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My Son’s Husband, Theatro Technis ‐ Review

Pros: First chance to see the UK premiere of this Italian comedy.

Cons: A little bit of work would make it flow better.

Pros: First chance to see the UK premiere of this Italian comedy. Cons: A little bit of work would make it flow better. I knew very little about My Son’s Husband other than the fact it was a comedy – I was very much looking forward to seeing something a little different to what I was used to and to visiting a venue I had not been to before. Theatro Technis is within easy walking distance from Mornington Crescent station (on the Northern line). Upon my arrival, the lady behind the bar was very friendly, making sure everyone had…

Summary

Rating

Good

This is a fun show with a somewhat dated message.

User Rating: 4.8 ( 1 votes)

I knew very little about My Son’s Husband other than the fact it was a comedy – I was very much looking forward to seeing something a little different to what I was used to and to visiting a venue I had not been to before. Theatro Technis is within easy walking distance from Mornington Crescent station (on the Northern line).

Upon my arrival, the lady behind the bar was very friendly, making sure everyone had everything they needed before the show started, but the doors soon opened and we were all asked to take our seats. I love small, intimate venues and Theatro Technis was no exception; I was so close to the action I really felt as if I were sitting in the characters’ very apartment, going through all the events of the play with them.

The show tells the story of two gay guys, Michael and George, who are in love and are planning to get married, of course only after breaking this news to their parents with some typically humourous and somewhat corny moments. The whole play is set between the apartment the guys recently bought together and the coffee shop around the corner where Michaels ex girlfriend from college now works. The plot is full of many twists and turns – most of them expected, but also a few less predictable ones.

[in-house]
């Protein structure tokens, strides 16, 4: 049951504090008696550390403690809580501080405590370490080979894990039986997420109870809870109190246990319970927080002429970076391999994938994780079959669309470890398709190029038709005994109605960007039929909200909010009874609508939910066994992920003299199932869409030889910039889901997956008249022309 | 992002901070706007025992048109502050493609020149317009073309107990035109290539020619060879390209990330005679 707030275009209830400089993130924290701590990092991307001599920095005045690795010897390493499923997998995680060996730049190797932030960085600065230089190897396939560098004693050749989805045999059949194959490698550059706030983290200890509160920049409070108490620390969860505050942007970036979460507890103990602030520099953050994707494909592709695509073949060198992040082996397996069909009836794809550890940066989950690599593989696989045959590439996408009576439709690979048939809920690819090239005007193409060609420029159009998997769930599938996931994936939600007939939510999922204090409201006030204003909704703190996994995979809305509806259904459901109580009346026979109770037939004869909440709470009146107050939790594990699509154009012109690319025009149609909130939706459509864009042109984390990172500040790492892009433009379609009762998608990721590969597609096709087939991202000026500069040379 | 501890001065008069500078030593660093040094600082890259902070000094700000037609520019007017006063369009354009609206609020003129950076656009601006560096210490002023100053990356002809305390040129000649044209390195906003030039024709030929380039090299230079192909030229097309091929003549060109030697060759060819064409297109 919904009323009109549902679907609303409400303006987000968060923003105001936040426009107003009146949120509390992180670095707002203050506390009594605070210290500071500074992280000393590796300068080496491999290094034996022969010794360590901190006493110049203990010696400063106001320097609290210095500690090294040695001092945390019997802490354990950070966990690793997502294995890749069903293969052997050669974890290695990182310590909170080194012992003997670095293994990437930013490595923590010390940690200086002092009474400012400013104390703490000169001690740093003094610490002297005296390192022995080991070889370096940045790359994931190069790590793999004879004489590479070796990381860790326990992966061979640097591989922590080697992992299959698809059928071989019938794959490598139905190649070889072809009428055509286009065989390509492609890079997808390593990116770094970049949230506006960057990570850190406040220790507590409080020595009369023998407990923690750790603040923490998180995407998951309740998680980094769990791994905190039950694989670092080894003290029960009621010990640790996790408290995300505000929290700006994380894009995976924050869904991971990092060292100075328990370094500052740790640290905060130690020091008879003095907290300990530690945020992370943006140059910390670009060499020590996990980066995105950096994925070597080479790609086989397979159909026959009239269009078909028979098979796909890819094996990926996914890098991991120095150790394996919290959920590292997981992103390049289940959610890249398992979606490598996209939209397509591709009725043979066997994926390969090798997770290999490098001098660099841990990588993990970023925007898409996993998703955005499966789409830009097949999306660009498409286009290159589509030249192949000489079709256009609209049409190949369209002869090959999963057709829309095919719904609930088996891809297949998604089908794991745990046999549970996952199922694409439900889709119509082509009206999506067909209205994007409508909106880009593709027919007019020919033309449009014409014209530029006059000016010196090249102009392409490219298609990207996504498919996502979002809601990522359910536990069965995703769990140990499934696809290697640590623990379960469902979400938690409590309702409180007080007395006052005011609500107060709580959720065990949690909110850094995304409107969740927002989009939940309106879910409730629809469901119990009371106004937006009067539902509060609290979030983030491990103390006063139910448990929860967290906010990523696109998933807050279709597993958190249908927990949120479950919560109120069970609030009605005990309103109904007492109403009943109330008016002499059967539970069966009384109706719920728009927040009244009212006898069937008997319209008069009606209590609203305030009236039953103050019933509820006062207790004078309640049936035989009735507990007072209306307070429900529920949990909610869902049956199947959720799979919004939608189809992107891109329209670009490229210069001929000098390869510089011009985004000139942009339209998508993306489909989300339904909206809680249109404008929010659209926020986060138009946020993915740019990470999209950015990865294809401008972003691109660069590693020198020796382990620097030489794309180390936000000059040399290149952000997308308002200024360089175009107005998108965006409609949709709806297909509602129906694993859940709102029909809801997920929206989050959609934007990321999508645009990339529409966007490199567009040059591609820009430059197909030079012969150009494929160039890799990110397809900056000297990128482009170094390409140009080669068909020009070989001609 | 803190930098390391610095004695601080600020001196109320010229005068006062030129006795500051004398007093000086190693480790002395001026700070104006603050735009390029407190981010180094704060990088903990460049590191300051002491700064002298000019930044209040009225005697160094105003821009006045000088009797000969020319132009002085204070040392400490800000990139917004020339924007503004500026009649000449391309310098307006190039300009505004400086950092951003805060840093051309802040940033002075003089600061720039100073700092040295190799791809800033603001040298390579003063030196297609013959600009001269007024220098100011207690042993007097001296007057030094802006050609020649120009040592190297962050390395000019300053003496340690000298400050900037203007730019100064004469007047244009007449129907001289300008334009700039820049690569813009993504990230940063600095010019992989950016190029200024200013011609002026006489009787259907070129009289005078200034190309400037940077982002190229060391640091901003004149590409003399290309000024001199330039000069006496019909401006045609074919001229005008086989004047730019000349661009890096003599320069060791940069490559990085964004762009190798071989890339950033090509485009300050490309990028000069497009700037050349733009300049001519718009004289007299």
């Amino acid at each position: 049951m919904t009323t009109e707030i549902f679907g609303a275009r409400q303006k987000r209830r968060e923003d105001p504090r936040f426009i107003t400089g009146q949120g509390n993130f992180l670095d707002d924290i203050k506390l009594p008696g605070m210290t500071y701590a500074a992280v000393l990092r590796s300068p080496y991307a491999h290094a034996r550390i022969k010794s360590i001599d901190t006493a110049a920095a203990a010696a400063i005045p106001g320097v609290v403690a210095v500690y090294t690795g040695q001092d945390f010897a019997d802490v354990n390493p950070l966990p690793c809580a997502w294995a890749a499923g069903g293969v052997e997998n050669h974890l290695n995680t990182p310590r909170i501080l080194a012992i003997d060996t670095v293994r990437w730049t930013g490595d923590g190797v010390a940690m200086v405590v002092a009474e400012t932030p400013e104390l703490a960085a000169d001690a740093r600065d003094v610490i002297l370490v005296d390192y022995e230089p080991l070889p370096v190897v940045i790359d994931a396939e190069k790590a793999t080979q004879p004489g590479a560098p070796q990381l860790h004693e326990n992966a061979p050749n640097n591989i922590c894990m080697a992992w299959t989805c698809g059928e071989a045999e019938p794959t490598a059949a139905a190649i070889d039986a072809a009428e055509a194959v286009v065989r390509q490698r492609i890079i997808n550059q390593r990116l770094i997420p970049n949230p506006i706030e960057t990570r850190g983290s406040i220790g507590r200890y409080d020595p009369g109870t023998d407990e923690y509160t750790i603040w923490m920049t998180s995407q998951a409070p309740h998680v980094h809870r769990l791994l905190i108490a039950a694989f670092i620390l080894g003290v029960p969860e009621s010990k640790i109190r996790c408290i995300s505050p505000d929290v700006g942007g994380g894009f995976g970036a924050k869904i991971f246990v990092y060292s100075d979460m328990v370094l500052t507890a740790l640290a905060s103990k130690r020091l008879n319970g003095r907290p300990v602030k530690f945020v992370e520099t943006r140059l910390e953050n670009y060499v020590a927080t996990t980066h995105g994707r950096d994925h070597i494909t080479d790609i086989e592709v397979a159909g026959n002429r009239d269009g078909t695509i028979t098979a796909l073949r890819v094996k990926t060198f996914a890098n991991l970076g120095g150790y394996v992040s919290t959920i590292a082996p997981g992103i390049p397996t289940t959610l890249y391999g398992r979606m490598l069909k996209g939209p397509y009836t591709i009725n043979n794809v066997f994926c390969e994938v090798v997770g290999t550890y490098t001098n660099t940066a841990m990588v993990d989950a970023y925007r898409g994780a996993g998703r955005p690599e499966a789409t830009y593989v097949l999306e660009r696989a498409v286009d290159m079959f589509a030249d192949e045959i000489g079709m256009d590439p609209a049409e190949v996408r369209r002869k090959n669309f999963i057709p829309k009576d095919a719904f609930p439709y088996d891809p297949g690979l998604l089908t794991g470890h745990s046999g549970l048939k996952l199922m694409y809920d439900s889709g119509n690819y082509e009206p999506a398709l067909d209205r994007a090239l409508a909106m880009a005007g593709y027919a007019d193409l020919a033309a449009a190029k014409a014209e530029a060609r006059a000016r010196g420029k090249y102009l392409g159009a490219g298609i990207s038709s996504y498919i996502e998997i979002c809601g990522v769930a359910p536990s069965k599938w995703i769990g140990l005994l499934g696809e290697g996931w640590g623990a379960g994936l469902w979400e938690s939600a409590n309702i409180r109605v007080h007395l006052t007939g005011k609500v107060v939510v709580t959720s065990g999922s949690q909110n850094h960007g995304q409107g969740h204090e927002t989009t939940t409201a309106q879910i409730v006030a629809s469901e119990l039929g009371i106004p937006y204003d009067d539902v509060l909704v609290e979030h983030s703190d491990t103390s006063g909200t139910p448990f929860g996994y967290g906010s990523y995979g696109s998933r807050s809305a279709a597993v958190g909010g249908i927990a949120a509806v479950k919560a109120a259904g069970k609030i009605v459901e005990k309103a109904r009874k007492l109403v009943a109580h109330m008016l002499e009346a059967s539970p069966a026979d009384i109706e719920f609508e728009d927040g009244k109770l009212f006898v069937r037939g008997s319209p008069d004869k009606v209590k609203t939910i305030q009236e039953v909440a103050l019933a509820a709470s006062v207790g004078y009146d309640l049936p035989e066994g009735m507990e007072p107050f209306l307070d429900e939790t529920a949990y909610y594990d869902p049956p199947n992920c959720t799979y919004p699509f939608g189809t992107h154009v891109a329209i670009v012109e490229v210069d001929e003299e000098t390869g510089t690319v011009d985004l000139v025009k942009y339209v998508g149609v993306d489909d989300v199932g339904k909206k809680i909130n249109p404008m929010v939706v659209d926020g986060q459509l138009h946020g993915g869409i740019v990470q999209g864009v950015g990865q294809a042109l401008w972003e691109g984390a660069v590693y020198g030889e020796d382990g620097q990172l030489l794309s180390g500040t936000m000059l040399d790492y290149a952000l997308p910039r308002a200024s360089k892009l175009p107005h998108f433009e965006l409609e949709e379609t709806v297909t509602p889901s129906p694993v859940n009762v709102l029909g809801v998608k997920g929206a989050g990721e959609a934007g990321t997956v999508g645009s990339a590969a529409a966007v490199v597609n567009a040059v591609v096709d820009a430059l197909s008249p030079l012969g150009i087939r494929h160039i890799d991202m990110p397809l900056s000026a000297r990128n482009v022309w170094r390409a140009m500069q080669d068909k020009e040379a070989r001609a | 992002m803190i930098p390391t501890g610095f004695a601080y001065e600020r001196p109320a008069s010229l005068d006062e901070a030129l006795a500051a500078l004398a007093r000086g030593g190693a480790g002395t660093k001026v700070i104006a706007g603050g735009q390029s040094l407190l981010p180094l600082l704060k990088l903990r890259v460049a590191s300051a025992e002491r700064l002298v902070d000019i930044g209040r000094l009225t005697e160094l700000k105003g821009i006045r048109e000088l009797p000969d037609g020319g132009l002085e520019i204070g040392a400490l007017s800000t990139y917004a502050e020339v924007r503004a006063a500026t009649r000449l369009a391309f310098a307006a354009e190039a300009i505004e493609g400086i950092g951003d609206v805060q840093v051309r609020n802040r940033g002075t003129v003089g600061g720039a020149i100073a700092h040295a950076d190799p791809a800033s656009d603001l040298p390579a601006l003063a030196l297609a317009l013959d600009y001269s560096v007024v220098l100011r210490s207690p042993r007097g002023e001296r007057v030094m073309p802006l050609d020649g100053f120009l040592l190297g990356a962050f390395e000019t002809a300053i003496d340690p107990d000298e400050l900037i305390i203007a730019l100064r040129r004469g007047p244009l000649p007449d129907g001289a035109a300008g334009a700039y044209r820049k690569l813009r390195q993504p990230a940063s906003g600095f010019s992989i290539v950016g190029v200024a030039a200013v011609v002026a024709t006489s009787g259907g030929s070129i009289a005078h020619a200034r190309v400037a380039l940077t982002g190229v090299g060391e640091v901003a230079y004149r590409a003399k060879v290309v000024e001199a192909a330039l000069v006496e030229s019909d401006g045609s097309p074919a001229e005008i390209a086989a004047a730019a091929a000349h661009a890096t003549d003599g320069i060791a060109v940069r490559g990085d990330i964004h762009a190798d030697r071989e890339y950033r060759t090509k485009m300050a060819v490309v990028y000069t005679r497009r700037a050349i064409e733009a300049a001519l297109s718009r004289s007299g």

Each character has a ‘paired monologue’, in which two characters each have a monologue with alternating lines. I’m not sure if there is an official name for this phenomenon, but I’d like to go with a ‘duo-logue’. I found it a fascinating technique: the characters’ unique backstories draw the audience deeper into the storyline, and the fast-paced switches between the two characters were interesting and very cleverly done. In another unexpected device, the audience were asked to participate in a ‘gay quiz’ early into the second act. While this certainly added to the overall amusement, I felt it almost distracted me from the themes of the play itself.

The set is minimalist to say the least: it consists of a sofa, two chairs, and a couple of stools only, but I actually thought it worked really well. I could suggest a few more props to make the set a more homely feel, but I don’t think it really would have made much difference to my overall feelings about the show.

The best performances are from the more mature members of the cast. Tino Orsini and Yvonne Wickham as George’s parents and Roberto Benfenati and Stefania Montesolaro as Michael’s parents really bring this play back to life, particularly when it starts to run away a little from the younger cast members every now and then. The occasional delays and fumbles in the line delivery also make the show seem a little under-rehearsed at times. But, despite that, it did what a comedy is supposed to do: it definitely made me smile.

Original Author: Danielle Farreri
Adapted and Directed By: Raffaele Cericola
Booking Information: This show has now completed its run.

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